Presumed Incompetent: The Intersections of Race and Class for Women in Academia by Gabriella Gutierrez y Muhs, Yolanda Flores Niemann, Carmen G. Gonzalez, and Angela P. Harris, eds. Boulder, CO: Utah State University Press (an imprint of University Press of Colorado), 2012.
More than forty years have passed since the Ninety-Second Congress amended the Higher Education Act of 1965, creating Title IX, a legislative provision barring any educational institution or program receiving federal financial assistance from discriminating against or denying benefits to any person based on sex. Integrally tied to the Civil Rights Act of 1964, the amended law targeted gender discrimination specifically and has been largely used to regulate high school and collegiate sports, although its legal reach extends to all facets of institutional life.
Nonetheless, advances in racial and gender equity at all levels in the academy have moved at a snail’s pace. Within administrative and faculty ranks, in particular, women of color find a lack of presence and parity with their peers at many of the major universities and colleges in this country. According to statistics from the American Council on Education, women of color held only 7.5 percent of full-time faculty positions in 2007, and as rank increased, the percentage declined: only 6.6 percent of associate professors and only 3.4 percent of full professors were women of color. Women of color made up 10.6 percent of professors in administrative roles in 2007, even though the populations of students of color on most campuses rose to 30 percent that same year. And at the higher levels of academic administration (presidents and provosts), the numbers are even more troubling. Such lack of diversity affects all developmental levels of institutional life, and academic vision is compromised when college and university leadership or campus culture does not represent—or speak to—the multiple and complex issues of the population it serves.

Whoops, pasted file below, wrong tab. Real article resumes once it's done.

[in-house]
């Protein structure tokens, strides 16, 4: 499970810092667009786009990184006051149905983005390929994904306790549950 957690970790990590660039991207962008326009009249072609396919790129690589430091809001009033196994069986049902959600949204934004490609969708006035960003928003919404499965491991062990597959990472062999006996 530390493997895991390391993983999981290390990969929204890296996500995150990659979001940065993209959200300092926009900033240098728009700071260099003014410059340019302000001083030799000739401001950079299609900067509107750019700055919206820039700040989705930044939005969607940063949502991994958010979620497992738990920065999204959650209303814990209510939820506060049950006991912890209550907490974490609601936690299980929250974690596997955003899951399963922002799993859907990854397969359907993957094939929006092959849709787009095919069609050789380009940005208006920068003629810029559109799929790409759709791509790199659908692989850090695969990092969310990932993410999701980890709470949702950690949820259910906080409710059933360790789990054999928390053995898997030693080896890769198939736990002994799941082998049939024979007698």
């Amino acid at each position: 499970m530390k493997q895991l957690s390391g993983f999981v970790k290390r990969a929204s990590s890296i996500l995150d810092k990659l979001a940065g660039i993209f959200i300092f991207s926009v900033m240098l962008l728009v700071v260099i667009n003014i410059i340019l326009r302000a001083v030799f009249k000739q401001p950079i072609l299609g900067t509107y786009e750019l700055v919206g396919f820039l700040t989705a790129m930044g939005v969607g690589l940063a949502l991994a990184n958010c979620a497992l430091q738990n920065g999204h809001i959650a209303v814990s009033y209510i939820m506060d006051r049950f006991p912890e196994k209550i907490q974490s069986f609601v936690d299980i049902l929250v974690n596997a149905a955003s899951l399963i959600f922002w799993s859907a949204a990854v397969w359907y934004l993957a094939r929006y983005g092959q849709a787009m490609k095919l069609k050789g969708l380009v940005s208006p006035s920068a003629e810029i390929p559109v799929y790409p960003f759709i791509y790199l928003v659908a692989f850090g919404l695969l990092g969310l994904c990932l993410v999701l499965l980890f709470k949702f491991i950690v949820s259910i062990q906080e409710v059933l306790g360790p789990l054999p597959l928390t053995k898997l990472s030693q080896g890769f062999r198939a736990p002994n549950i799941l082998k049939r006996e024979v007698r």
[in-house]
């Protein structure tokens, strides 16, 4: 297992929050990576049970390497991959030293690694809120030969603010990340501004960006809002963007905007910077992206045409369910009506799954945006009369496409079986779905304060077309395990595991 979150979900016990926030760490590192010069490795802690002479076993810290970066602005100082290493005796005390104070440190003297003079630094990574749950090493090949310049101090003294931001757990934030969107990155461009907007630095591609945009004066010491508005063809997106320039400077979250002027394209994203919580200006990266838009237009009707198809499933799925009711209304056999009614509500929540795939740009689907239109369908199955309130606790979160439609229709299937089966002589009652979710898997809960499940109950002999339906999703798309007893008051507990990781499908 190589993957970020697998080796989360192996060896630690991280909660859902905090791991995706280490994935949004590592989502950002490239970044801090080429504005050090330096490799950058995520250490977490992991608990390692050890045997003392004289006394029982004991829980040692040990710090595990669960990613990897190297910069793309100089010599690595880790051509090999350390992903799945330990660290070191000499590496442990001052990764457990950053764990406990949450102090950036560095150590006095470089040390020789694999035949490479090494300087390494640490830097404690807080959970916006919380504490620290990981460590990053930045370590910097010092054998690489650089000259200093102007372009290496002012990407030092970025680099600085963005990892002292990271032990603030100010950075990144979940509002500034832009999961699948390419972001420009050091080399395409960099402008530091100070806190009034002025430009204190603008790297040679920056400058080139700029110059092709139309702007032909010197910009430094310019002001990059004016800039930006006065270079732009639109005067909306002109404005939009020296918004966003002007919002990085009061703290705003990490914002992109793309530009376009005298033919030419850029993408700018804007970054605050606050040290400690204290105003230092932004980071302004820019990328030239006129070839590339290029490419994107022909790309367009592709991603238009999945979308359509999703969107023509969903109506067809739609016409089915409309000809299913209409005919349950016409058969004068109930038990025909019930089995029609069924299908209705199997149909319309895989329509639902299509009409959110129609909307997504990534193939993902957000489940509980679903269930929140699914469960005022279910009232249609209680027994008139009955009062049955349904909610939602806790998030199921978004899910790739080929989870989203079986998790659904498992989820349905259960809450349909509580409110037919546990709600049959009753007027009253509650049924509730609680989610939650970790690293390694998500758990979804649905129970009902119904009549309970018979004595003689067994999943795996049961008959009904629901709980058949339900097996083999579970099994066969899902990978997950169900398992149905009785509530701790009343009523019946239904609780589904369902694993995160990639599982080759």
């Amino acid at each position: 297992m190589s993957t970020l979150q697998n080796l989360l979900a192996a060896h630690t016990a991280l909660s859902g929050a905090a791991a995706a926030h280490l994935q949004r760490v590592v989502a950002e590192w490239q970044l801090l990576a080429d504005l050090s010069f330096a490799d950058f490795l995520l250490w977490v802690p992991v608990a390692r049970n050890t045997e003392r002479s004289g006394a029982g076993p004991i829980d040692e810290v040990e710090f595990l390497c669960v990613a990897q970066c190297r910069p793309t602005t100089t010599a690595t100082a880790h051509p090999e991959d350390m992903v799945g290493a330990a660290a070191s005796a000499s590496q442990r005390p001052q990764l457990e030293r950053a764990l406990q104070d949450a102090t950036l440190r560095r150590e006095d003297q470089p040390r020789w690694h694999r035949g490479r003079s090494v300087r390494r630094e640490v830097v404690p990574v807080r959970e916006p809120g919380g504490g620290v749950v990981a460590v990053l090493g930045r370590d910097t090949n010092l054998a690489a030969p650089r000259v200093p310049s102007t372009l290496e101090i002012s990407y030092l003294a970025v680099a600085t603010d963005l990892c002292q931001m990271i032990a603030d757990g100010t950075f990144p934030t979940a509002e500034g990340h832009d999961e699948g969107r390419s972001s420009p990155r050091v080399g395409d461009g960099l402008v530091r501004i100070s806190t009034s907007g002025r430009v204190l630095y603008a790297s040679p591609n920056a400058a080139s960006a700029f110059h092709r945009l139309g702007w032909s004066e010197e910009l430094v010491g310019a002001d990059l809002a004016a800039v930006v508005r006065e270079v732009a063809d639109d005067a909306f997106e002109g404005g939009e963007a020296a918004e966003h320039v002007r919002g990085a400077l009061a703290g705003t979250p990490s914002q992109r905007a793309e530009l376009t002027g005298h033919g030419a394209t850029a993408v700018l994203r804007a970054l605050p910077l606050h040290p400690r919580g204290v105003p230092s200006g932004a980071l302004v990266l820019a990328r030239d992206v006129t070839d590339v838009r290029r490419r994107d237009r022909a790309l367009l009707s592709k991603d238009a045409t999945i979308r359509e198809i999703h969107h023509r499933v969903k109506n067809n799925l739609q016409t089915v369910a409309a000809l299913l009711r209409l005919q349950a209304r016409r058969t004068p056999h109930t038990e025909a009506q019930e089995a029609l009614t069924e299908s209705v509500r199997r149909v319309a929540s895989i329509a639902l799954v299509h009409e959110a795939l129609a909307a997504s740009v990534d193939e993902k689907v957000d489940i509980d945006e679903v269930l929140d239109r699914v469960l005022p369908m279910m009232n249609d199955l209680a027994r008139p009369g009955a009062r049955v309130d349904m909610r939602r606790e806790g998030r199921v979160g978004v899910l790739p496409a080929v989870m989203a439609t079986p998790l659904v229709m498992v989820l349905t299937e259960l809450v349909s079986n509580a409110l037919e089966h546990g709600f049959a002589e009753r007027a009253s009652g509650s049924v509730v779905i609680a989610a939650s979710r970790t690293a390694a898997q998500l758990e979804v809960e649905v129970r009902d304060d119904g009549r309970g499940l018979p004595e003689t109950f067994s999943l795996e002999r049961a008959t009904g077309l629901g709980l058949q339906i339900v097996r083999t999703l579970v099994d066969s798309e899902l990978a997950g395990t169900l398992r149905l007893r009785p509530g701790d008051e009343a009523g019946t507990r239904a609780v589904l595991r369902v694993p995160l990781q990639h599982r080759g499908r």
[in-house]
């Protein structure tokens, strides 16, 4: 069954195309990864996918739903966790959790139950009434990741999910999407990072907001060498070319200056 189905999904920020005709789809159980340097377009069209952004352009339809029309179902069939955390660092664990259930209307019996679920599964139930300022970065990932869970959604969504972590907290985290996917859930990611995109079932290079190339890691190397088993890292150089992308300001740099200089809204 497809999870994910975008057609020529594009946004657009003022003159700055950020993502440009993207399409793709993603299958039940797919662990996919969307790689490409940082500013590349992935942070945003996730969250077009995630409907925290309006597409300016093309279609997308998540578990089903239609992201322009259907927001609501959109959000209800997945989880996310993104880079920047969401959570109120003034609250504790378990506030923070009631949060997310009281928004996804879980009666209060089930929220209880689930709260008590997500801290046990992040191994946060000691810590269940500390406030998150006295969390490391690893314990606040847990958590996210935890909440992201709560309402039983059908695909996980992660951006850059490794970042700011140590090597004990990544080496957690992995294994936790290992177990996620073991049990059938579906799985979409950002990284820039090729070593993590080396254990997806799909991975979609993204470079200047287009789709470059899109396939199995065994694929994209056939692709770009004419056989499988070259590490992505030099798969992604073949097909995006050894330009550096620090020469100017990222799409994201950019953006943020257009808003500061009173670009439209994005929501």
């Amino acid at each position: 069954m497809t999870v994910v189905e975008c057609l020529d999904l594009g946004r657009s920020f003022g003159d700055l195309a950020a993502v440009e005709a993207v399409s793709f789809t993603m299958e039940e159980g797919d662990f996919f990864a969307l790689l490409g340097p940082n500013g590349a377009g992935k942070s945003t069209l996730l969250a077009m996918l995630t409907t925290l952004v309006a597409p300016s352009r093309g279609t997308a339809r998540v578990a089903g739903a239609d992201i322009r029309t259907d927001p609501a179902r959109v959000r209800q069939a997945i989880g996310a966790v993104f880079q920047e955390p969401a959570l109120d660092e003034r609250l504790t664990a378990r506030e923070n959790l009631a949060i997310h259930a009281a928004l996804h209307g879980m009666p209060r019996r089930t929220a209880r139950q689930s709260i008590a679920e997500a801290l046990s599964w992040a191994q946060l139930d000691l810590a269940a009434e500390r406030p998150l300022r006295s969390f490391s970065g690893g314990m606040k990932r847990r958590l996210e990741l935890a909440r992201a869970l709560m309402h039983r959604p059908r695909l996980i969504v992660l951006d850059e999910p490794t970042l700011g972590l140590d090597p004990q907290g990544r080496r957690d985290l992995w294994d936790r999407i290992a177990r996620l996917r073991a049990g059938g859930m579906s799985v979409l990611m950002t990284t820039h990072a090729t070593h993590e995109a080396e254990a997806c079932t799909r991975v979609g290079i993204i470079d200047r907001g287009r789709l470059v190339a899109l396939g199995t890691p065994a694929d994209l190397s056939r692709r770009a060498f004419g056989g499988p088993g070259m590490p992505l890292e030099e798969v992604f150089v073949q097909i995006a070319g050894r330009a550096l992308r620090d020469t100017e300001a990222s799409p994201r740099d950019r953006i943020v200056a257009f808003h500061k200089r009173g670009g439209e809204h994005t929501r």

Presumed Incompetent is a haunting collection of thirty essays by academic women of color that attempts to address this ongoing problem of underrepresentation and misrepresentation. Despite fear of reprisal, further isolation, and personal angst, these women speak openly, with precision and acuity, about the contradictions inherent in academic governance. Divided into five sections that address campus climate, faculty-student relationships, tenure and promotion, social class, and network allegiance within institutional life, the essays speak to the socialization culture on college campuses, the perils of a not-so-postracial world within academic curricula, and the anxieties of identity performance for women of color in academe.
The moment is right for such a volume: there is an ever-growing tension between the distinctly white, male, heterosexual, and middle- and upper-middleclass culture of academia and an emerging and increasingly multicultural student constituency. Understanding the importance of education in changing lives, communities, and global culture— and aware of the informal, nebulous demands of promotion and tenure that favor the “good ol’ boy network”—these authors unveil in their personal narratives the contradictions of having their service labor exploited while their intellectual capacity and their scholarship are deemed wholly unacceptable, summarily questioned, and even dismissed by colleagues and students. Thus women of color find themselves fighting with the ghosts of inferiority imposed on them by the racial and social myths circulating within the ivory tower. These unfounded myths presume that women of color are incompetent, unwilling or unable to meet the challenges of academic rigor. Such devastating assumptions create a climate in classrooms and departments that can lead to disrespectful or even vitriolic behavior on the part of colleagues and students, behavior that resolidifies the historical racial hierarchy of academic culture.